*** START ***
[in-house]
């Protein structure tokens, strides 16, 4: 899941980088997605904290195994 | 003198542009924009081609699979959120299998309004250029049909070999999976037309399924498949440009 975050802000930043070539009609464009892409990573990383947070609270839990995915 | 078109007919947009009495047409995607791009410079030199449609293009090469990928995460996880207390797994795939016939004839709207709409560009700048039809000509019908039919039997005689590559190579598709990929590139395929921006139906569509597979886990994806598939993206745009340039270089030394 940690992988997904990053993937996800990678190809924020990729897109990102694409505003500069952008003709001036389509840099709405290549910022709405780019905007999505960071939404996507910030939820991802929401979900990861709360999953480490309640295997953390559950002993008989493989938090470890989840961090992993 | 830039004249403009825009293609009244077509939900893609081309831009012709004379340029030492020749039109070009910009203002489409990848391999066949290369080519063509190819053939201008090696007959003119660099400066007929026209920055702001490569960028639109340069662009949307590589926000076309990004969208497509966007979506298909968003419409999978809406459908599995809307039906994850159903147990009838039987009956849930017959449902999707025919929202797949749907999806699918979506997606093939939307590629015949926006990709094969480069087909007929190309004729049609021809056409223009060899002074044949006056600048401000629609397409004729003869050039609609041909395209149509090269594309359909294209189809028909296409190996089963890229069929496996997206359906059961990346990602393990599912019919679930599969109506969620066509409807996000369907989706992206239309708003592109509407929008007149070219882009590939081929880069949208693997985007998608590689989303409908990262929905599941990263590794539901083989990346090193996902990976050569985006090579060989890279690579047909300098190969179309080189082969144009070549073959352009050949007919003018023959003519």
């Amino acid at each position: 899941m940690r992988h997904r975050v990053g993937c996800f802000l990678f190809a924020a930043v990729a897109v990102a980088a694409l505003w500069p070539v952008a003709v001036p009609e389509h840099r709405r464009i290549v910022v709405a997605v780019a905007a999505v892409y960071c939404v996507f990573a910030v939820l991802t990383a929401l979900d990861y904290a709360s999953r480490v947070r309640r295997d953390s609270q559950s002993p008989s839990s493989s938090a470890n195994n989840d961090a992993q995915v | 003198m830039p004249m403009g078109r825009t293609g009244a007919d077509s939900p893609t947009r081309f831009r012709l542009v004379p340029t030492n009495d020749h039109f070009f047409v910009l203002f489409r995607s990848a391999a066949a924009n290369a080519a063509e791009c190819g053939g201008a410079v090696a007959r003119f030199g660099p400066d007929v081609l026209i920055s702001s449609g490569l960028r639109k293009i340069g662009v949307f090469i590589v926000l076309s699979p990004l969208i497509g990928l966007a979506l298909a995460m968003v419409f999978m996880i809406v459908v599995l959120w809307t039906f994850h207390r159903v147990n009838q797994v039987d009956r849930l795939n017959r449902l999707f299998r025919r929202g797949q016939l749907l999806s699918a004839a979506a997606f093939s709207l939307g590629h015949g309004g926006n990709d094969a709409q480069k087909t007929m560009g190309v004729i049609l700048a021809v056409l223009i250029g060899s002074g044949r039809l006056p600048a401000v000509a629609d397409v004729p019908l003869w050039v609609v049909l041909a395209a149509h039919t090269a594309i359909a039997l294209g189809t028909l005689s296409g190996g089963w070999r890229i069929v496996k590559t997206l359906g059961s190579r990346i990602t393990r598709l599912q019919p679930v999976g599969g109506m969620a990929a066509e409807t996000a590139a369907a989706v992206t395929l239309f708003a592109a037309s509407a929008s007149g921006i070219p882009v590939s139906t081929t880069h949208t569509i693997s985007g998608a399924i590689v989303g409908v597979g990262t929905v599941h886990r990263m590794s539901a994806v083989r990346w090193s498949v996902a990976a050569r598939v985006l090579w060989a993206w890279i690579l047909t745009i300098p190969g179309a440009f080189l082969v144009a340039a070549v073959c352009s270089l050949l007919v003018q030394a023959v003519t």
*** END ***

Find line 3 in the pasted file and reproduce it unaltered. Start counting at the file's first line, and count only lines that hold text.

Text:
């Amino acid at each position: 899941m940690r992988h997904r975050v990053g993937c996800f802000l990678f190809a924020a930043v990729a897109v990102a980088a694409l505003w500069p070539v952008a003709v001036p009609e389509h840099r709405r464009i290549v910022v709405a997605v780019a905007a999505v892409y960071c939404v996507f990573a910030v939820l991802t990383a929401l979900d990861y904290a709360s999953r480490v947070r309640r295997d953390s609270q559950s002993p008989s839990s493989s938090a470890n195994n989840d961090a992993q995915v | 003198m830039p004249m403009g078109r825009t293609g009244a007919d077509s939900p893609t947009r081309f831009r012709l542009v004379p340029t030492n009495d020749h039109f070009f047409v910009l203002f489409r995607s990848a391999a066949a924009n290369a080519a063509e791009c190819g053939g201008a410079v090696a007959r003119f030199g660099p400066d007929v081609l026209i920055s702001s449609g490569l960028r639109k293009i340069g662009v949307f090469i590589v926000l076309s699979p990004l969208i497509g990928l966007a979506l298909a995460m968003v419409f999978m996880i809406v459908v599995l959120w809307t039906f994850h207390r159903v147990n009838q797994v039987d009956r849930l795939n017959r449902l999707f299998r025919r929202g797949q016939l749907l999806s699918a004839a979506a997606f093939s709207l939307g590629h015949g309004g926006n990709d094969a709409q480069k087909t007929m560009g190309v004729i049609l700048a021809v056409l223009i250029g060899s002074g044949r039809l006056p600048a401000v000509a629609d397409v004729p019908l003869w050039v609609v049909l041909a395209a149509h039919t090269a594309i359909a039997l294209g189809t028909l005689s296409g190996g089963w070999r890229i069929v496996k590559t997206l359906g059961s190579r990346i990602t393990r598709l599912q019919p679930v999976g599969g109506m969620a990929a066509e409807t996000a590139a369907a989706v992206t395929l239309f708003a592109a037309s509407a929008s007149g921006i070219p882009v590939s139906t081929t880069h949208t569509i693997s985007g998608a399924i590689v989303g409908v597979g990262t929905v599941h886990r990263m590794s539901a994806v083989r990346w090193s498949v996902a990976a050569r598939v985006l090579w060989a993206w890279i690579l047909t745009i300098p190969g179309a440009f080189l082969v144009a340039a070549v073959c352009s270089l050949l007919v003018q030394a023959v003519t």